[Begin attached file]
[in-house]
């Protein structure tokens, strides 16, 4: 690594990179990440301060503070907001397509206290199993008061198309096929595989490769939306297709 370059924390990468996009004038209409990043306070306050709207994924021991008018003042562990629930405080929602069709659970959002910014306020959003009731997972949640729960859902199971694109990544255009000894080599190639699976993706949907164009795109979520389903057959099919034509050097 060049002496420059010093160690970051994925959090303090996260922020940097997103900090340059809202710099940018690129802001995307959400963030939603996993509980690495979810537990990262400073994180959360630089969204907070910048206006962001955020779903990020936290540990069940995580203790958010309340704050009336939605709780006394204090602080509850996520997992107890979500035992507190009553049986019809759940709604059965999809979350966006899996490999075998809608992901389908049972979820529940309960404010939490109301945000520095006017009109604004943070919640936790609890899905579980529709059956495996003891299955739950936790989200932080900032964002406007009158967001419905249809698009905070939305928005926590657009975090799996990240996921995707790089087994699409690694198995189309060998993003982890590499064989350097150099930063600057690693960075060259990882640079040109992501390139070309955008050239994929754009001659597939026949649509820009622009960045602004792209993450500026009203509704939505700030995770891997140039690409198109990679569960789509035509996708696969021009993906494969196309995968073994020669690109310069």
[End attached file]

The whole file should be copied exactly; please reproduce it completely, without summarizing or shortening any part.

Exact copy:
[in-house]
């Protein structure tokens, strides 16, 4: 690594990179990440301060503070907001397509206290199993008061198309096929595989490769939306297709 370059924390990468996009004038209409990043306070306050709207994924021991008018003042562990629930405080929602069709659970959002910014306020959003009731997972949640729960859902199971694109990544255009000894080599190639699976993706949907164009795109979520389903057959099919034509050097 060049002496420059010093160690970051994925959090303090996260922020940097997103900090340059809202710099940018690129802001995307959400963030939603996993509980690495979810537990990262400073994180959360630089969204907070910048206006962001955020779903990020936290540990069940995580203790958010309340704050009336939605709780006394204090602080509850996520997992107890979500035992507190009553049986019809759940709604059965999809979350966006899996490999075998809608992901389908049972979820529940309960404010939490109301945000520095006017009109604004943070919640936790609890899905579980529709059956495996003891299955739950936790989200932080900032964002406007009158967001419905249809698009905070939305928005926590657009975090799996990240996921995707790089087994699409690694198995189309060998993003982890590499064989350097150099930063600057690693960075060259990882640079040109992501390139070309955008050239994929754009001659597939026949649509820009622009960045602004792209993450500026009203509704939505700030995770891997140039690409198109990679569960789509035509996708696969021009993906494969196309995968073994020669690109310069």